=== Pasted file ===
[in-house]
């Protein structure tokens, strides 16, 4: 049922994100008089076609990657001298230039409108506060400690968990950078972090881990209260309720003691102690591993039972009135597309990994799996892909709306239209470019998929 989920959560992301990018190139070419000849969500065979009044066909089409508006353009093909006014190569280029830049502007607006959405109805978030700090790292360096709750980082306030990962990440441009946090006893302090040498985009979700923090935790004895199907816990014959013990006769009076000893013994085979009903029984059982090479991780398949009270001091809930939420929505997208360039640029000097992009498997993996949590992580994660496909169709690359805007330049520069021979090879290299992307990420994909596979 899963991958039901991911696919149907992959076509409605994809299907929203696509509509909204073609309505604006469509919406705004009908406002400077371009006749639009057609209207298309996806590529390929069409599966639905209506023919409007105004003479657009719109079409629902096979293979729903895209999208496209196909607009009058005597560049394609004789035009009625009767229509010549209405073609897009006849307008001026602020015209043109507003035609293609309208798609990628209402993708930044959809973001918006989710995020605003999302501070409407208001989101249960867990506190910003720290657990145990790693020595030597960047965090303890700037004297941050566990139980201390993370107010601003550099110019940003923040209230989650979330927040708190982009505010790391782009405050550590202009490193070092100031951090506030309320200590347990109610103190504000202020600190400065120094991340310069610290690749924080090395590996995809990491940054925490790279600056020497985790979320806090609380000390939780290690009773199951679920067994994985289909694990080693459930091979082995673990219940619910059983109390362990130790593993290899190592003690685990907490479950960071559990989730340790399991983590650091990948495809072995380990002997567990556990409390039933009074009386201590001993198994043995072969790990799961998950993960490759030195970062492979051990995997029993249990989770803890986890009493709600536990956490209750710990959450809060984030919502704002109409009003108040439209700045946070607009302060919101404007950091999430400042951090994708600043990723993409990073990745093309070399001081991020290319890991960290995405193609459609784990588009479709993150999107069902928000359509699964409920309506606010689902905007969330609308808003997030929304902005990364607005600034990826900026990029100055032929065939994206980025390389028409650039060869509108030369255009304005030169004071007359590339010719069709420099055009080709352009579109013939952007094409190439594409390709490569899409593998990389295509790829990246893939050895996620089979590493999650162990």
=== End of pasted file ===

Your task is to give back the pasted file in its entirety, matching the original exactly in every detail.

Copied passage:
[in-house]
């Protein structure tokens, strides 16, 4: 049922994100008089076609990657001298230039409108506060400690968990950078972090881990209260309720003691102690591993039972009135597309990994799996892909709306239209470019998929 989920959560992301990018190139070419000849969500065979009044066909089409508006353009093909006014190569280029830049502007607006959405109805978030700090790292360096709750980082306030990962990440441009946090006893302090040498985009979700923090935790004895199907816990014959013990006769009076000893013994085979009903029984059982090479991780398949009270001091809930939420929505997208360039640029000097992009498997993996949590992580994660496909169709690359805007330049520069021979090879290299992307990420994909596979 899963991958039901991911696919149907992959076509409605994809299907929203696509509509909204073609309505604006469509919406705004009908406002400077371009006749639009057609209207298309996806590529390929069409599966639905209506023919409007105004003479657009719109079409629902096979293979729903895209999208496209196909607009009058005597560049394609004789035009009625009767229509010549209405073609897009006849307008001026602020015209043109507003035609293609309208798609990628209402993708930044959809973001918006989710995020605003999302501070409407208001989101249960867990506190910003720290657990145990790693020595030597960047965090303890700037004297941050566990139980201390993370107010601003550099110019940003923040209230989650979330927040708190982009505010790391782009405050550590202009490193070092100031951090506030309320200590347990109610103190504000202020600190400065120094991340310069610290690749924080090395590996995809990491940054925490790279600056020497985790979320806090609380000390939780290690009773199951679920067994994985289909694990080693459930091979082995673990219940619910059983109390362990130790593993290899190592003690685990907490479950960071559990989730340790399991983590650091990948495809072995380990002997567990556990409390039933009074009386201590001993198994043995072969790990799961998950993960490759030195970062492979051990995997029993249990989770803890986890009493709600536990956490209750710990959450809060984030919502704002109409009003108040439209700045946070607009302060919101404007950091999430400042951090994708600043990723993409990073990745093309070399001081991020290319890991960290995405193609459609784990588009479709993150999107069902928000359509699964409920309506606010689902905007969330609308808003997030929304902005990364607005600034990826900026990029100055032929065939994206980025390389028409650039060869509108030369255009304005030169004071007359590339010719069709420099055009080709352009579109013939952007094409190439594409390709490569899409593998990389295509790829990246893939050895996620089979590493999650162990």